He's behind you
October 24, 2012 7:31 AM   Subscribe

Because over those forty years all sorts of people from the west got mixed up with Gaddafi.

Indeed. One of Canada's most powerful companies (and one of the world's largest construction firms) had ties to that wicked, wretched regime.
posted by KokuRyu at 7:34 AM on October 24, 2012

My favorite part is when the National Front hears Gaddafi talking about politics, thinks he has some brilliant ideas, and tries to set up a community based on Gaddafi's Green Book in a suburb of London.
posted by Copronymus at 7:52 AM on October 24, 2012

It's not clear to me how trustworthy that reporting is. It seems to get very conspiracy-minded, especially w/r/t the Lockerbie bombing.
posted by CheeseDigestsAll at 8:03 AM on October 24, 2012

Usually I'd be the first to complain about Curtis' overly conspiratorial tone, but in this article most of the conspiracies referenced are now a matter of public record. In the case of Lockerbie, the point being made is that justice was second to the "perception management" of the event for political ends. Just like some other terrorist attacks that I used to know.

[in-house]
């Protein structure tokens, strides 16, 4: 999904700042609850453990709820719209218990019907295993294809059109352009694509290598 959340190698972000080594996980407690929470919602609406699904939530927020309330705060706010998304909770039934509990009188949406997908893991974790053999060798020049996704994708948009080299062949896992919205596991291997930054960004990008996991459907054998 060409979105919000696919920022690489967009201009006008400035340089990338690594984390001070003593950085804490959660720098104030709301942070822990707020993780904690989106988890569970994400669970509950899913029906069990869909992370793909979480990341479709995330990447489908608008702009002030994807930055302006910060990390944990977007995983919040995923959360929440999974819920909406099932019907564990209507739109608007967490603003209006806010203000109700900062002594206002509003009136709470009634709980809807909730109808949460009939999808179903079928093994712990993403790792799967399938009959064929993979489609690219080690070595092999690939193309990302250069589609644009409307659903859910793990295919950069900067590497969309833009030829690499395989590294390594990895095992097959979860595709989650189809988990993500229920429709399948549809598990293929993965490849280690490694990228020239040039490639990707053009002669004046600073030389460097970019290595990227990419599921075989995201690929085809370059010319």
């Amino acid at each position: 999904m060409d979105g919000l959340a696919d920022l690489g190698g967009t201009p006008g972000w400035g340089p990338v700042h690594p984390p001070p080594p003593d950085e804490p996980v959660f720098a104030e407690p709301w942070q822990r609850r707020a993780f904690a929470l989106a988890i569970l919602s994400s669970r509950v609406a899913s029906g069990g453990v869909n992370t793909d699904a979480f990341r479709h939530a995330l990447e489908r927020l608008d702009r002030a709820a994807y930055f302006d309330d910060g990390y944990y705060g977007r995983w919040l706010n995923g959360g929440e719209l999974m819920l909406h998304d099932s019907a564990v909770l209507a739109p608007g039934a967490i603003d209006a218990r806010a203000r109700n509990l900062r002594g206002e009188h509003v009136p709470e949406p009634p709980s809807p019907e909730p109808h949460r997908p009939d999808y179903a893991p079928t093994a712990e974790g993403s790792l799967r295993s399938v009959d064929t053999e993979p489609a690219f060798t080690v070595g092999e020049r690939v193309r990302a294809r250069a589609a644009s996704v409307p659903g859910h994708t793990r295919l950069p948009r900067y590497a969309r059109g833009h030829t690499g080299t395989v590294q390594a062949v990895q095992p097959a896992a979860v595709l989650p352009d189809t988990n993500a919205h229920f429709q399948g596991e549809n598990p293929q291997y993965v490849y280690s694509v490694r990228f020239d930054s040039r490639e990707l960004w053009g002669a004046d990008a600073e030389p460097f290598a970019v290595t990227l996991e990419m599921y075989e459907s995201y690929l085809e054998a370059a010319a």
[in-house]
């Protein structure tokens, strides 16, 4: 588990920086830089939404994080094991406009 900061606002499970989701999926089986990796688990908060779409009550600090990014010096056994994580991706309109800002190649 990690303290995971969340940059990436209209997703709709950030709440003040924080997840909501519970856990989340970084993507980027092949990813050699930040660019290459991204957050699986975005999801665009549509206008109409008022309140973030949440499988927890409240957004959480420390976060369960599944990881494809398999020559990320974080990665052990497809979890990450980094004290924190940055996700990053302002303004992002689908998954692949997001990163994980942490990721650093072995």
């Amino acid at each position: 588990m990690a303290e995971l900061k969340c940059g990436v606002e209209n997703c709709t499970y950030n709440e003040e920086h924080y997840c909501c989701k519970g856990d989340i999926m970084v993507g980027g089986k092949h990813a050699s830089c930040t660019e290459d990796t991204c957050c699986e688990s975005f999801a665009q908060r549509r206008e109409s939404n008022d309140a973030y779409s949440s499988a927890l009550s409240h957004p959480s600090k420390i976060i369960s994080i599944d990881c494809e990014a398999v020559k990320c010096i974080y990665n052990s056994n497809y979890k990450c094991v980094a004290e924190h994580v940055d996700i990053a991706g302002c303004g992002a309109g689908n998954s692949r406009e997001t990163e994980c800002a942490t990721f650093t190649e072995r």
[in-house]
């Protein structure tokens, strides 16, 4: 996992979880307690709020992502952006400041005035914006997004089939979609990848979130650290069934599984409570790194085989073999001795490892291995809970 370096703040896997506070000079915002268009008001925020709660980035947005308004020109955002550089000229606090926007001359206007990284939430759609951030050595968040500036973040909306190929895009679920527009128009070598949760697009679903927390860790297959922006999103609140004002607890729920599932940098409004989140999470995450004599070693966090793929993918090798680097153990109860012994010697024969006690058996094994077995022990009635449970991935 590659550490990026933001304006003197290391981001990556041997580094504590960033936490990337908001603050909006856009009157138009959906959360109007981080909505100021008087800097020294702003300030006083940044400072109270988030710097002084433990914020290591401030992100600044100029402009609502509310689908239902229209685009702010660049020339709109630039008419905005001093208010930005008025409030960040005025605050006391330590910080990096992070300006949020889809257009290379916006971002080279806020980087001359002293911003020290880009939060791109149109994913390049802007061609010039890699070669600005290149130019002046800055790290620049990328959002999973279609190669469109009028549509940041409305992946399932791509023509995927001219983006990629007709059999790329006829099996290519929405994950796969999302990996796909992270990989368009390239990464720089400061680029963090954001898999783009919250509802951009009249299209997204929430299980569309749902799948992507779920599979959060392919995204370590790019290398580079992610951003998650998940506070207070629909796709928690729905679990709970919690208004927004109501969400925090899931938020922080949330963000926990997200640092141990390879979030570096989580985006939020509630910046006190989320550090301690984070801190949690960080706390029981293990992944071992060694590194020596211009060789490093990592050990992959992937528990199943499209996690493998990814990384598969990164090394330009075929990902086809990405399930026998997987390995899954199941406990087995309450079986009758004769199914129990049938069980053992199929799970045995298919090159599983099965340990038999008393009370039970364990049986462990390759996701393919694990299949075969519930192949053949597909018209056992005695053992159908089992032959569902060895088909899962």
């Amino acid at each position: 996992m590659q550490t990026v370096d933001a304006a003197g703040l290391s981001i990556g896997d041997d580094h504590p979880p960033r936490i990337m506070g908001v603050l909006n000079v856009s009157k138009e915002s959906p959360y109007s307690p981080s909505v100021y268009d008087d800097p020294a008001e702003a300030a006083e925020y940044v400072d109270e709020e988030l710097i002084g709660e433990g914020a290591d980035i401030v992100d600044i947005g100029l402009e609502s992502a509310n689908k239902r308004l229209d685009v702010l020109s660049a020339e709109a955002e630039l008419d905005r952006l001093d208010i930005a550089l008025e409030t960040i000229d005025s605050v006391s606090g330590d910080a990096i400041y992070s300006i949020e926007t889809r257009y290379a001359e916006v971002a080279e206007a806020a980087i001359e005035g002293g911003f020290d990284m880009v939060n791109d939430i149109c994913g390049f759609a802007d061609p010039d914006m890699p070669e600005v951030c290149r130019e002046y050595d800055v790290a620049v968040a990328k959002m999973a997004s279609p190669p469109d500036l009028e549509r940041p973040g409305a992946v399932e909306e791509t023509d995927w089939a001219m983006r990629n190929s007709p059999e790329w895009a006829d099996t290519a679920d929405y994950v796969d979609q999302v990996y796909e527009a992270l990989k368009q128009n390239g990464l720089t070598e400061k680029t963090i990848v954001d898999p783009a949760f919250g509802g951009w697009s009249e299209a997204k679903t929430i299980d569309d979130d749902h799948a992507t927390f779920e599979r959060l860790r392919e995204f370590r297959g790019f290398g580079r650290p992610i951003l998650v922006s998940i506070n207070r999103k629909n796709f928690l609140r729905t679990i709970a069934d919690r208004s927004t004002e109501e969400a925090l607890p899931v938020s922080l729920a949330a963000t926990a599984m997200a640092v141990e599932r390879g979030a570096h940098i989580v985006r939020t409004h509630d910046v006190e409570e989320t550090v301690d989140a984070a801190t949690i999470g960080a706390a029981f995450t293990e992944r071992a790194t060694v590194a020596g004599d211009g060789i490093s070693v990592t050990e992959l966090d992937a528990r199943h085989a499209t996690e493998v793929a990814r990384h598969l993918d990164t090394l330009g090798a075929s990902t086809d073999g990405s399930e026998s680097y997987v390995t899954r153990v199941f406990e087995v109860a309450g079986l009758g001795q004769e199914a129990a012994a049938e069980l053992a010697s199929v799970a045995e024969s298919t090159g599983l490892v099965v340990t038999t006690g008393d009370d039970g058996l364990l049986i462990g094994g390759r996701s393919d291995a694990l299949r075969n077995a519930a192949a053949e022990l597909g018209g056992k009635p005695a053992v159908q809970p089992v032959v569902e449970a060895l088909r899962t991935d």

posted by mek at 8:20 AM on October 24, 2012 [1 favorite]

Cheese: There's been ongoing allegations that the Lockerbie bombing was an Iranian revenge attack for the USS Vincennes shooting down Iran Air Flight 655. Here's a BBC article from 2000 elaborating on a 60 minutes report based on testimony from an Iranian defector. The allegations surfaced again when Al-Megrahi was sent back to Libya, here's the BBC and the Mail with stories relating to that incident. It may be conspiracy-ish, but it's been a recurring question w.r.t the Lockerbie bombing.

I never completely trust Curtis, because he always seems to be creating a single coherent narrative out of events; and sometimes this leads him to conflate ideas and events where there's no logical link because they fit the narrative. That said, there's always interesting information and analysis in his posts and films, and this was no exception.
posted by Grimgrin at 8:32 AM on October 24, 2012 [3 favorites]

It seemed now that when he died, Gaddafi was the richest person in the world and the 8-richest in history
posted by growabrain at 8:49 AM on October 24, 2012

I never completely trust Curtis, because he always seems to be creating a single coherent narrative out of events; and sometimes this leads him to conflate ideas and events where there's no logical link because they fit the narrative

I was fascinated by The Power of Nightmares when I first watched it, and I still credit it with introducing me to certain history in the Cold War and the Middle East. So I had high hopes a couple years later when I sat down to watch The Century of the Self. But while Nightmares was an introduction, I came to Self with an existing interest and near the end of a research project on, among other things, Edward Bernays.